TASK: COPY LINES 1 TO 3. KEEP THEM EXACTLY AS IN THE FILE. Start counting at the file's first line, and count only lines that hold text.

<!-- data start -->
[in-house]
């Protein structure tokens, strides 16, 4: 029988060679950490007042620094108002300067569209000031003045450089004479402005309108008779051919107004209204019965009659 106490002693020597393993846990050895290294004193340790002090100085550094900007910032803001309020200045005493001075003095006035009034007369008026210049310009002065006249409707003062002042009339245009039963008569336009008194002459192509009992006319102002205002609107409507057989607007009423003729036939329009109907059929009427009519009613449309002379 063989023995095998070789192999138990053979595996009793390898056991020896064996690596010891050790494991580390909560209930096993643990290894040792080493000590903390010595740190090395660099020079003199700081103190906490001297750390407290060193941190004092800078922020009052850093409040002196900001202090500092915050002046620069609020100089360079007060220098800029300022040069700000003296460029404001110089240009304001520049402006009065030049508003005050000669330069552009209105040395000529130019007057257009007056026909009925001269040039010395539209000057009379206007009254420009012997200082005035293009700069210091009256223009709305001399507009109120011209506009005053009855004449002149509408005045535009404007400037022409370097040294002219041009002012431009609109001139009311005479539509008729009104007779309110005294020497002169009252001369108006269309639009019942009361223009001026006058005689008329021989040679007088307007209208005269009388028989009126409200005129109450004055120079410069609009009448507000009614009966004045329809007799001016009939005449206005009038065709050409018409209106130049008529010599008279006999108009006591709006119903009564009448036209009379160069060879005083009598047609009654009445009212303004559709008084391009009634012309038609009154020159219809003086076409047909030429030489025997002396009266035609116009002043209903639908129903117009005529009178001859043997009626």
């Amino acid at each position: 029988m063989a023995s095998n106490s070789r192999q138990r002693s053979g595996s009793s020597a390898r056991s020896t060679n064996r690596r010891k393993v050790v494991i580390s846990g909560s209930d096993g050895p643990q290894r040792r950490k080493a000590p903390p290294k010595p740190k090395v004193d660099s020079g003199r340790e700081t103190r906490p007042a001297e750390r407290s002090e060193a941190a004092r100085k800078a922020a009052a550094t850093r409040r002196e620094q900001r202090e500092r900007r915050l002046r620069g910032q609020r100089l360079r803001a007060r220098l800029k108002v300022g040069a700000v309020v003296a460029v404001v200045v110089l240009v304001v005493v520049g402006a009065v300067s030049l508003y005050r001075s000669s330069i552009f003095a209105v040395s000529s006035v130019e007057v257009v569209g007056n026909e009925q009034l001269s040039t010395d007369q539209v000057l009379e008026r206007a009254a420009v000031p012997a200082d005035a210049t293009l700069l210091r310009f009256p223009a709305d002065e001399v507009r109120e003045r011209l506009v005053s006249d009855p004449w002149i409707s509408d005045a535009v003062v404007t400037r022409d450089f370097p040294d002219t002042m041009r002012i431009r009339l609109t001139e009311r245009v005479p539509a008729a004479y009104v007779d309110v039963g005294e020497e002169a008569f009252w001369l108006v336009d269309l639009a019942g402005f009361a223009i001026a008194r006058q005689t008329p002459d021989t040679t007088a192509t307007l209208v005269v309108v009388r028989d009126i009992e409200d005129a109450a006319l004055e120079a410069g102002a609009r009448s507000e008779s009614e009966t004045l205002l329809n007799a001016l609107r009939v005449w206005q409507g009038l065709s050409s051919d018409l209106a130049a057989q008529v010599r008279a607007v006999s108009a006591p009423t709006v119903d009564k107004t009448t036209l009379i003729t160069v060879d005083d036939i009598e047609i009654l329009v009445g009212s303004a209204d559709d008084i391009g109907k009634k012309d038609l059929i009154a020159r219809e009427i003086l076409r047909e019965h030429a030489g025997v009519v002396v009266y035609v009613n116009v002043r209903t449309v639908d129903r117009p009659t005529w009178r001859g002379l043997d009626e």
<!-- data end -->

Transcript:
[in-house]
């Protein structure tokens, strides 16, 4: 029988060679950490007042620094108002300067569209000031003045450089004479402005309108008779051919107004209204019965009659 106490002693020597393993846990050895290294004193340790002090100085550094900007910032803001309020200045005493001075003095006035009034007369008026210049310009002065006249409707003062002042009339245009039963008569336009008194002459192509009992006319102002205002609107409507057989607007009423003729036939329009109907059929009427009519009613449309002379 063989023995095998070789192999138990053979595996009793390898056991020896064996690596010891050790494991580390909560209930096993643990290894040792080493000590903390010595740190090395660099020079003199700081103190906490001297750390407290060193941190004092800078922020009052850093409040002196900001202090500092915050002046620069609020100089360079007060220098800029300022040069700000003296460029404001110089240009304001520049402006009065030049508003005050000669330069552009209105040395000529130019007057257009007056026909009925001269040039010395539209000057009379206007009254420009012997200082005035293009700069210091009256223009709305001399507009109120011209506009005053009855004449002149509408005045535009404007400037022409370097040294002219041009002012431009609109001139009311005479539509008729009104007779309110005294020497002169009252001369108006269309639009019942009361223009001026006058005689008329021989040679007088307007209208005269009388028989009126409200005129109450004055120079410069609009009448507000009614009966004045329809007799001016009939005449206005009038065709050409018409209106130049008529010599008279006999108009006591709006119903009564009448036209009379160069060879005083009598047609009654009445009212303004559709008084391009009634012309038609009154020159219809003086076409047909030429030489025997002396009266035609116009002043209903639908129903117009005529009178001859043997009626």
């Amino acid at each position: 029988m063989a023995s095998n106490s070789r192999q138990r002693s053979g595996s009793s020597a390898r056991s020896t060679n064996r690596r010891k393993v050790v494991i580390s846990g909560s209930d096993g050895p643990q290894r040792r950490k080493a000590p903390p290294k010595p740190k090395v004193d660099s020079g003199r340790e700081t103190r906490p007042a001297e750390r407290s002090e060193a941190a004092r100085k800078a922020a009052a550094t850093r409040r002196e620094q900001r202090e500092r900007r915050l002046r620069g910032q609020r100089l360079r803001a007060r220098l800029k108002v300022g040069a700000v309020v003296a460029v404001v200045v110089l240009v304001v005493v520049g402006a009065v300067s030049l508003y005050r001075s000669s330069i552009f003095a209105v040395s000529s006035v130019e007057v257009v569209g007056n026909e009925q009034l001269s040039t010395d007369q539209v000057l009379e008026r206007a009254a420009v000031p012997a200082d005035a210049t293009l700069l210091r310009f009256p223009a709305d002065e001399v507009r109120e003045r011209l506009v005053s006249d009855p004449w002149i409707s509408d005045a535009v003062v404007t400037r022409d450089f370097p040294d002219t002042m041009r002012i431009r009339l609109t001139e009311r245009v005479p539509a008729a004479y009104v007779d309110v039963g005294e020497e002169a008569f009252w001369l108006v336009d269309l639009a019942g402005f009361a223009i001026a008194r006058q005689t008329p002459d021989t040679t007088a192509t307007l209208v005269v309108v009388r028989d009126i009992e409200d005129a109450a006319l004055e120079a410069g102002a609009r009448s507000e008779s009614e009966t004045l205002l329809n007799a001016l609107r009939v005449w206005q409507g009038l065709s050409s051919d018409l209106a130049a057989q008529v010599r008279a607007v006999s108009a006591p009423t709006v119903d009564k107004t009448t036209l009379i003729t160069v060879d005083d036939i009598e047609i009654l329009v009445g009212s303004a209204d559709d008084i391009g109907k009634k012309d038609l059929i009154a020159r219809e009427i003086l076409r047909e019965h030429a030489g025997v009519v002396v009266y035609v009613n116009v002043r209903t449309v639908d129903r117009p009659t005529w009178r001859g002379l043997d009626e």